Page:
High above the DeLaSalle court, lights shook for nearly a minute after 6-7, 230-pound Reid Travis attempted a dunk.
Everything engaged by the muscular 17-year-old, whose size, strength and basketball skills arguably are unmatched in Minnesota, requires extra time to settle itself.
"He started to lift, and now he looks like a bear," DeLaSalle senior Luke Scott said. "It's surprising how much better he's gotten. He's a beast."
Islanders coach Dave Thorson isn't surprised. He remembers Travis and his older brother, Jonah, as middle-schoolers riding their bikes to DeLaSalle to get extra practice. It wasn't long until Travis was thrown into a handful of varsity drills and regularly practiced with the junior varsity.
Thorson, who has helped develop several NBA and high-profile college players, says there's something unique about his current star.
Before an early-morning departure for South Dakota last month, Travis arrived extra early to shoot around in an empty gym. Last week during finals, he found time to get in the weight room even though Thorson had given players the day off. "Not many high school kids know that sense of urgency. When your best player is your hardest worker, that's the ultimate situation for a coach," Thorson said. "But he still sees himself as a work in progress."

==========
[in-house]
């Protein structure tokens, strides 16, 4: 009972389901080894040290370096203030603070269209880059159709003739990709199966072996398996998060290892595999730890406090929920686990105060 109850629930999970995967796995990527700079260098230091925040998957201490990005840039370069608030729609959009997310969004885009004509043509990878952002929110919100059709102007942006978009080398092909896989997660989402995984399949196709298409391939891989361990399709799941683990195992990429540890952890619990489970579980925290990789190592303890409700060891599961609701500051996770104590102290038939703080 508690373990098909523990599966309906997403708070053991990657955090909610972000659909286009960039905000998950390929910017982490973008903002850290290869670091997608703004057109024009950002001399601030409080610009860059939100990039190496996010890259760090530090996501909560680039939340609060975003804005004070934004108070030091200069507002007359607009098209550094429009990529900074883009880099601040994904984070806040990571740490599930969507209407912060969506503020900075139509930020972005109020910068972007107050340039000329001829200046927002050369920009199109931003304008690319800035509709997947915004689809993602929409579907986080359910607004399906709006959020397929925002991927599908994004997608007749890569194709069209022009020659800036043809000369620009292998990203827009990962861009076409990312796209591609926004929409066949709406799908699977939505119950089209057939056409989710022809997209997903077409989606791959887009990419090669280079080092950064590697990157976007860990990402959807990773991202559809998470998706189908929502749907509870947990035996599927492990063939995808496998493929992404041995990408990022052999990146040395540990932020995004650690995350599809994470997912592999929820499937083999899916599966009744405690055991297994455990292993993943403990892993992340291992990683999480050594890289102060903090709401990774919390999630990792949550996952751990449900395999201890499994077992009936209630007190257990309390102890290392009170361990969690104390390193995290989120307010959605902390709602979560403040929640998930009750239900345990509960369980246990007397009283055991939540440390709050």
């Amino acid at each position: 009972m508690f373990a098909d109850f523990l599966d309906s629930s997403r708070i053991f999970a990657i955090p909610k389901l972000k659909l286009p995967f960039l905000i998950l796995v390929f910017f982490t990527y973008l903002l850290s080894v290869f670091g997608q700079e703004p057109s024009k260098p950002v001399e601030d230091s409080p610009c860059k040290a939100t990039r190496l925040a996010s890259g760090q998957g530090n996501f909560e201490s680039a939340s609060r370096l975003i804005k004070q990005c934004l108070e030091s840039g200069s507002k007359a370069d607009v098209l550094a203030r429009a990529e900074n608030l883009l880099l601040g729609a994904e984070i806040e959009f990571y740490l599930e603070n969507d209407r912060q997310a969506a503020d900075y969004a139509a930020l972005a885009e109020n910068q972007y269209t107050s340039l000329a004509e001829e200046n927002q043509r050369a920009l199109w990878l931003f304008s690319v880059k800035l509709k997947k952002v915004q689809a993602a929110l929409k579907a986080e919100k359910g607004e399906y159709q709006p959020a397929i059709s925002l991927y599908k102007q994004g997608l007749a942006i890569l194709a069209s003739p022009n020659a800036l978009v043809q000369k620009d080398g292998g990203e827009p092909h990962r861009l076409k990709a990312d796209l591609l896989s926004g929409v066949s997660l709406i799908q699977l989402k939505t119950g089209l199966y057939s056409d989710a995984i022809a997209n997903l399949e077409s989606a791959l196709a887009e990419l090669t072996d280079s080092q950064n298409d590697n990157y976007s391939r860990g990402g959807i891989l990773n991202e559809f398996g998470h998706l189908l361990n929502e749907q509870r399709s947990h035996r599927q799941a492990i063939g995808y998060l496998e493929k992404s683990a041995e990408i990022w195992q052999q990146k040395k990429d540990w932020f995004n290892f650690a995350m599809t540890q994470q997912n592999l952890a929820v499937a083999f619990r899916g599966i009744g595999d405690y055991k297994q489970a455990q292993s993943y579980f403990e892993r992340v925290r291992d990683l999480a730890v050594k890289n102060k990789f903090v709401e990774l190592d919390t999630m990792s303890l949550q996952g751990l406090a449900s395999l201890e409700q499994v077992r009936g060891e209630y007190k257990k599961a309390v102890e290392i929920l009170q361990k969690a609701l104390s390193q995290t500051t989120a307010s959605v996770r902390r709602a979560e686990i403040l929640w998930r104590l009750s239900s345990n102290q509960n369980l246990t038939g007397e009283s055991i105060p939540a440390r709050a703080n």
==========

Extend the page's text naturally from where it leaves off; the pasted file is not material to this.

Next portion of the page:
The state's best big man dominates under the basket. Defends on the perimeter. Handles the ball. Scores from beyond the three-point line. He has risen into the nation's top 30 junior recruits and probably will continue to climb.
Helped by an impressive summer of basketball, he is seeing scholarship offers flow in. But they are neither as frequent nor from as many high-profile schools as fellow juniors Tyus Jones and Rashad Vaughn have attracted. Travis says he is OK with that. At least one team from every conference in the nation has made contact, he said, and as he improves, so will the offers.
Harvard, where Jonah plays, is among the interested. Travis plans to make an official visit soon. He has been spotted behind the Gophers bench during the past few months but has yet to hear "We want Reid!" chants from fans who have paid similar homage to Jones and Vaughn.
"I don't crave [attention]. But I don't not like it. It's just there," Travis said. "I try to stay level-headed."
When he landed on several of the nation's top recruiting lists, he was enthralled by his status and paid it a lot of attention. He won't let that happen again, he said. Nor will he let the buzz about Jones or Vaughn affect him.
"Everyone talks about it," Travis said about the big three. "But I'm just thankful to be able to put my name in a class of those caliber of players. We're three different players on the court. It's an unfair comparison. We all do something unique, and we all do something better than the other."